“You can’t be what you can’t see.”
Have you ever heard that expression? I have, many times and almost always in the context of the dearth of female leadership in politics, or in the C-Suite, or in STEM careers.
It was interesting, then, to hear that phrase used to explain a “reverse” gender gap, where boys and men are trailing girls and women. Over the weekend, I listened to Richard Reeves’ new book, “Of Boys and Men: Why the Modern Male Is Struggling, Why it Matters, and What to Do About It” and learned a lot. I particularly appreciated Reeves’ frequent repetition that we can hold two ideas in our heads at the same time, that we do not need to do less for women, but that we need to do more for men. “We can be passionate about women’s rights and compassionate toward vulnerable boys and men,” he writes.
Reeves, a senior fellow at the Brookings Institution and a contributing scholar to the Deseret News’ American Family Survey, became increasingly concerned about the growing number of boys and men who are struggling — at home, at school and at work.
While there have been positive steps in overall educational achievement, for example, much of the reporting on those achievements has not teased out gender differences. What Reeves and others have found is that the gender gap in educational achievement is growing nationwide, advantaging girls and women and disadvantaging boys and men. (Although Utah “flips the script” when it comes to earning graduate degrees.)
Diving deeper into the data shows us a clearer picture of what that means. In 1972, when Title IX was passed, there was a 12% gap between men and women earning bachelor’s degrees. By 1982, the gap had closed and in 2019, there was a 14% gap — in the other direction. Nationally, for every 100 women graduating, only 74 men are. The 2020 decline in college enrollment was seven times greater for male than for female students.
In K-12, girls are now 14% more likely to be ready for school at age 5. There is a 6 percentage points gap between girls and boys in reading proficiency in fourth grade, which becomes a 10 percentage points gap by the end of eighth grade. Girls earn better grades and now account for two-thirds of high schoolers in the top 10% of students. They are also more likely to be taking Advanced Placement (AP) classes and International Baccalaureate (IB) classes.
If you’ve been around teens for any length of time, you don’t need academic research to tell you that the brains of boys and girls develop at different rates and so do their maturation levels. The research agrees. Girls in the teenage years are generally considered more mature than their male counterparts who are the same age. The key point in brain development, argues Reeves, is “not in how female and male brains develop, but when.” The educational system, built for boys, actually disadvantages them.
Reeves has some bold suggestions. One is to delay the start of formal school for boys for one entire year, giving their brains some additional time to mature before they enter the school system.
Another is to incentivize more men to become teachers through matching federal dollars now allocated to STEM initiatives to what he calls a “HEAL” initiative — focused on careers in “health, education, administration and literacy.” He cites research that shows boys do better in schools with more men at the front of the classroom, especially in subjects like English, while girls do equally well with either male or female teachers. Men now account for only 24% of K-12 teachers. In elementary schools, only 11% are men and in kindergarten, it’s just 3% — about half the percentage of women flying military airplanes. Again, you can’t be what you can’t see.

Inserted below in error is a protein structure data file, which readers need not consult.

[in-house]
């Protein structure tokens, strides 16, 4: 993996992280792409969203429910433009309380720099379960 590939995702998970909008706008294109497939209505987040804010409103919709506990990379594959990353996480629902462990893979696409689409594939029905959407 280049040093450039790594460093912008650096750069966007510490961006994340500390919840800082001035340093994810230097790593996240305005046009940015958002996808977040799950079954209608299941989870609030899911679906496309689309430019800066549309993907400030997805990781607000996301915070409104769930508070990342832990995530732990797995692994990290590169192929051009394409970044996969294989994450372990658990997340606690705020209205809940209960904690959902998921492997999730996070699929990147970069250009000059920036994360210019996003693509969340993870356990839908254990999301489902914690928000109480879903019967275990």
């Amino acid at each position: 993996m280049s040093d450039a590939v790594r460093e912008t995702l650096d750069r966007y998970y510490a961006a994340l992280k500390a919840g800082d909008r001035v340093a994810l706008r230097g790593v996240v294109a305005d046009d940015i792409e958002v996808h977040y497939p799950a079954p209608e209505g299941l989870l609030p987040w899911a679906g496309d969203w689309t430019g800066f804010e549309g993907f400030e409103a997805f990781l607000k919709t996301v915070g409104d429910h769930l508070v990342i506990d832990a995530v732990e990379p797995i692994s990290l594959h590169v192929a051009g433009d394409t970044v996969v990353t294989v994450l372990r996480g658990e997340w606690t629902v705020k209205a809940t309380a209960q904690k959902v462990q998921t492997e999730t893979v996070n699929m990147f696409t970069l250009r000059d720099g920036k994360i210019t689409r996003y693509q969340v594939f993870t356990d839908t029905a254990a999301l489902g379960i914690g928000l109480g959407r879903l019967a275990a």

Clearly, in writing a book devoted to a gender bias against men and boys, Reeves isn’t afraid to tackle controversial topics. He directly addresses one of the biases of male teachers in elementary schools, quoting a kindergarten teacher in Washington, D.C. “Some people assume if you’re a man teaching young kids that you’re somehow a pedophile or weirdo pervert or something.” The more we see men as teachers, the more that stereotype can be dismissed. He calls for popular culture to start portraying men in HEAL jobs — teachers, nurses, social workers, psychologists, counselors and more. There is no question that teachers — male or female — need higher pay. Current pay for K-12 educators has been stagnant for more than 20 years.
Third, when it comes to post-high school education, Reeves reminds readers that the idea that one must have a four-year university degree is simply not accurate. Technical or vocational training can boost lifetime earnings for men, and one study in Connecticut found a 10% higher graduation rate among male students pursuing “Career and Technical Education” (CTE) paths than those in traditional high schools.
Utah lawmakers recognized the value of both paths and felt the two should have “seamless integration” when they passed SB11 in 2020. That bill combined the Board of Regents and the Utah System of Technical Colleges into one Utah System of Higher Education (USHE). In 2021, the highest number of CTE certificates and degrees were awarded than at any time previously: 16,265. USHE works with business leaders and local employers to ensure that graduates are well-prepared for the high-skill, high-wage jobs needed in today’s workplace.
Good decisions are informed by good data. Policy makers and others would do well to understand the arguments and the data presented by Reeves as they move forward in tackling some of the challenges facing boys and men. And since policy is not a zero-sum game, we must also continue to move forward addressing the challenges of girls and women.
Holly Richardson is the editor of Utah Policy.